With the Democrats now running the show in Sacramento, local business people are bracing for changes to Proposition 13. Some are concerned their property taxes will skyrocket.

One of them is Richard Otterstrom, who owns six apartment buildings in Los Angeles. He fears that attempts by state lawmakers to change California’s landmark property tax law will finally succeed and hurt him badly.

Otterstrom, who is also president of the Apartment Association of Greater Los Angeles, is especially concerned about any bills that would trigger property tax reassessments. He has owned three of his buildings for more than 30 years, so a reassessment to current or recent market prices would be devastating.

“If any of these properties were reassessed, my property tax bill could go up fivefold or even tenfold,” Otterstrom said. “And these properties are rent controlled, so I’m forbidden by law from passing on any tax increases to my tenants. So I’d have to absorb the entire cost.”

Several bills have already been introduced or are in the works that would change Proposition 13, including one that would prompt more frequent reassessments of commercial properties and others that it would make it easier for voters to pass parcel taxes.

Otterstrom is not alone in his concern over the latest round of attempts to tinker with Proposition 13, the 1978 measure that set the property tax at 1 percent of a property’s assessed value, capped tax increases at 2 percent a year and also prevents tax reassessments until properties change ownership.

Business owners and business groups say Proposition 13 has made property taxes predictable and competitive with other regions of the country. They contend that changing the law will destroy that certainty and add to a significant business tax burden in the state.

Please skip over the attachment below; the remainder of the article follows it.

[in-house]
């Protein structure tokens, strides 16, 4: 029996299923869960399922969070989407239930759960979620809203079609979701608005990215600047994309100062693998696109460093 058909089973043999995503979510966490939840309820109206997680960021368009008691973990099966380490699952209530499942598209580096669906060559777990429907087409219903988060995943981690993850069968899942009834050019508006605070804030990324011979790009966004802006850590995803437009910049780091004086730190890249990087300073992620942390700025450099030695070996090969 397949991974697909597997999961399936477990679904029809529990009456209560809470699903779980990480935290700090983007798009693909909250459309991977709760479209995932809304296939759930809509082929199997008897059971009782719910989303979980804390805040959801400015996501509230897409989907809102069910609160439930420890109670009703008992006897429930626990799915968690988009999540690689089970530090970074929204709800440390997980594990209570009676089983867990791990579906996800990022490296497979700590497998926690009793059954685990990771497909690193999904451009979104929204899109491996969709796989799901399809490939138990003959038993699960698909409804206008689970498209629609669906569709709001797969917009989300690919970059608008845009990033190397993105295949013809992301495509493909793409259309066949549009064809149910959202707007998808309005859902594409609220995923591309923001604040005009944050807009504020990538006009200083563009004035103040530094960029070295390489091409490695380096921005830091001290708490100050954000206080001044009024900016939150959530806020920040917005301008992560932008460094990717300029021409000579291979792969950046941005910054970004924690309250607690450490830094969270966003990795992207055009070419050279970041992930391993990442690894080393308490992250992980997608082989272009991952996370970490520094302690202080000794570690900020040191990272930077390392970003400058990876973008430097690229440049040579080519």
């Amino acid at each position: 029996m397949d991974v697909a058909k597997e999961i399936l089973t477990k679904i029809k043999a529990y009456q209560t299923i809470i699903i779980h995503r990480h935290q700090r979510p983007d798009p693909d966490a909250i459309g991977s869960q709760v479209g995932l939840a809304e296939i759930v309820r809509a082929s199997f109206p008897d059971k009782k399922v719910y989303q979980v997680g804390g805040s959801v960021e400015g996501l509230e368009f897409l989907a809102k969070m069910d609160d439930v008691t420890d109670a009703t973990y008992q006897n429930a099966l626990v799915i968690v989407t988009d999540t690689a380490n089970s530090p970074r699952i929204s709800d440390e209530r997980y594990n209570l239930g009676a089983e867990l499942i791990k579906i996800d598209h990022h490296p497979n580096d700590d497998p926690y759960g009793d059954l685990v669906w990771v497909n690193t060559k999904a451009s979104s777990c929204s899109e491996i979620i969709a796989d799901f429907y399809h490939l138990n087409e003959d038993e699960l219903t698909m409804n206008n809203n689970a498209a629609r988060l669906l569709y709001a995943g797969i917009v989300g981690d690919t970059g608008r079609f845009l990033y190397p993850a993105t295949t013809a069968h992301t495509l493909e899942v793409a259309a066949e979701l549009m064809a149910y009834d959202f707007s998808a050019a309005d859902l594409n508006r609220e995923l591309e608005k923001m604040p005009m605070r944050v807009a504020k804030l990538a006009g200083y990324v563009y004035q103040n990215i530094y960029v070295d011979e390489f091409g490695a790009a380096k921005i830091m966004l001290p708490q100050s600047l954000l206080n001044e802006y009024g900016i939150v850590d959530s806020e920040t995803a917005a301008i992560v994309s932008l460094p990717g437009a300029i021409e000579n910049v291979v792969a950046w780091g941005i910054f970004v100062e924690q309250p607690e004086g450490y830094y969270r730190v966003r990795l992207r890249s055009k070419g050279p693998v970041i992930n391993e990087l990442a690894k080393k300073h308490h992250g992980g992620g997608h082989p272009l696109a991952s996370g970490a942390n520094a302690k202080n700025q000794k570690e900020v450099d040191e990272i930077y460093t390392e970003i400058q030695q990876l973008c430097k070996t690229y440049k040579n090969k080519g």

“Once again, the state is looking to property owners to bear additional burden of paying any taxes,” said Phil Jones, owner of Coldwell Banker Coastal Alliance in Long Beach, which represents both residential and commercial real estate clients.

Tax windfall?

But advocates for changing Proposition 13 say the law has shortchanged the state out of billions of dollars in money each year, especially from commercial property owners. They point to studies saying that homeowners now provide nearly 60 percent of property tax money, a switch from pre-Proposition 13 years, when commercial property owners paid nearly 60 percent.

The liberal-oriented California Tax Reform Association, Democratic lawmakers and their union allies have made repeated attempts over the years to break off commercial properties from Proposition 13, a process referred to as the “split roll.” They have also tried to pass bills requiring more frequent reassessments of commercial properties. But those attempts have all been stymied by intense opposition from Republican lawmakers and their business allies.

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